Ordinary people like you and me have also made helpful changes. Genny Hom Franzen, the executive director at 3AF, talked about a young Hispanic man who “saw that all these people in Chinatown and Oakland were getting beaten up, bullied, and hit. So he organized something on social media where he got people to export seniors who wanted to go grocery shopping.” That young man was no different than me or you; he simply saw a problem or need and took it upon himself to fix it.

In Los Angeles, during the 1992 unrest, the African American community and the Korean community hated each other, but now they work hand-in-hand because they are invested and put time and resources into learning about each other’s cultures, Ms. Lee said. Educating yourself about someone else’s cultures can make a big difference. In our time, you can educate yourself online through articles, social media and more all at the click of a button. 

Ms. Hom Franzen saw that “many Asian people were not reporting their hate crimes because they didn't speak English too well, so she helped translate a booklet that she could give to people in Asian languages about what you need to do and why you need to report it. She created it in maybe 5 different Asian languages.” This was just another person who saw a need and handed what she was capable of doing out to the people. All of you readers, no matter your age or race, have the capability to help the AAPI community. 

You may be wondering how I can help? In our society, we are not taught about every culture, and that is especially true when it comes to the diverse land of Asia because a lot of people don’t know that Asians created a lot of “food, fashion, music, beauty products, and a lot of business owned” that we have today. Genny discussed, however, that a lot of these contributions created by people in the AAPI community are forgotten or overlooked in history.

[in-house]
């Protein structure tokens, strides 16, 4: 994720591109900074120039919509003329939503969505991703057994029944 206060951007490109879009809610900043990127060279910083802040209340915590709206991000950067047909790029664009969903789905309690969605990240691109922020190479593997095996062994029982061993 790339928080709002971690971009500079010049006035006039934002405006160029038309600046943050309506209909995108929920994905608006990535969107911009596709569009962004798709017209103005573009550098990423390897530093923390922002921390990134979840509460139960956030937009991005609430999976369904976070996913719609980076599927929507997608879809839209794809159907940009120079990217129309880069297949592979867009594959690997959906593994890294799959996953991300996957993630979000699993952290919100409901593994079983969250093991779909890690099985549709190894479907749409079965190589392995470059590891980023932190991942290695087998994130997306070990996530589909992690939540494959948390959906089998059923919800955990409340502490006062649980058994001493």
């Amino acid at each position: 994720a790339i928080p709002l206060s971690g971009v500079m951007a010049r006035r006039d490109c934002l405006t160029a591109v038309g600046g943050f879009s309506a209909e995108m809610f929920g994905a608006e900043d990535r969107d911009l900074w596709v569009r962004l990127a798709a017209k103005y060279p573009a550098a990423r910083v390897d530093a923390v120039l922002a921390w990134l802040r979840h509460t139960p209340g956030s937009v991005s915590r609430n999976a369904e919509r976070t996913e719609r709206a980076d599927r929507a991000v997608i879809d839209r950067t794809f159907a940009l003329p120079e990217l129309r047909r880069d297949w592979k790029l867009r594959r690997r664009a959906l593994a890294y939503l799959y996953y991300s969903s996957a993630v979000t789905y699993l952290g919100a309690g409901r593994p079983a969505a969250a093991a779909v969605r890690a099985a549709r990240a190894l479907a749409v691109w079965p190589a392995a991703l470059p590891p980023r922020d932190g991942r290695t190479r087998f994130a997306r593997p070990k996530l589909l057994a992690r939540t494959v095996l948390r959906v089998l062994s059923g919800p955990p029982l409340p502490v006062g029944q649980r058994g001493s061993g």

In a lot of international education programs they don’t talk about Asian culture deeply. This leaves a lot of people to make up their own beliefs about Asians Americans or stereotypes, and since the start of the pandemic, more and more people are believing that Asians are the ones who brought the coronavirus into this world. The most important thing we can do is simply educate the ones around not only about the AAPI’s struggles during the pandemic and their culture that has been looked over, but we can also talk about the culture of Hispanic, African, Native American people and more so no one’s culture gets forgotten.

Additionally, many programs are dedicated to protecting and raising awareness about the AAPI community like 3AF. During the pandemic, things probably got hectic, so some organizations may be looking for volunteers to help. Ms.Hom Franzen mentioned that “on a lot of websites now they have bystander intervention training” and you could also try to “be aware of what you can do to help not necessarily fight the attackers but there are things you could do.”

Millions came tougher to fight the injustice of police brutality after the murder of George Floyd internationlly across the globeL US, Berlin, Germany, Brazil, France, Hong Kong, U.K. and more countries. If we can come together to honor the death of one man and the oppression that the black community faced, it is certainly possible for us to come there once again and defend the Asian American and Pacific Islander community. Talk to your family, friends or spread the word through social media with hashtags like #STOPASIANHATE. You are a person and your voice matters, so why not use it to help the ones that need it.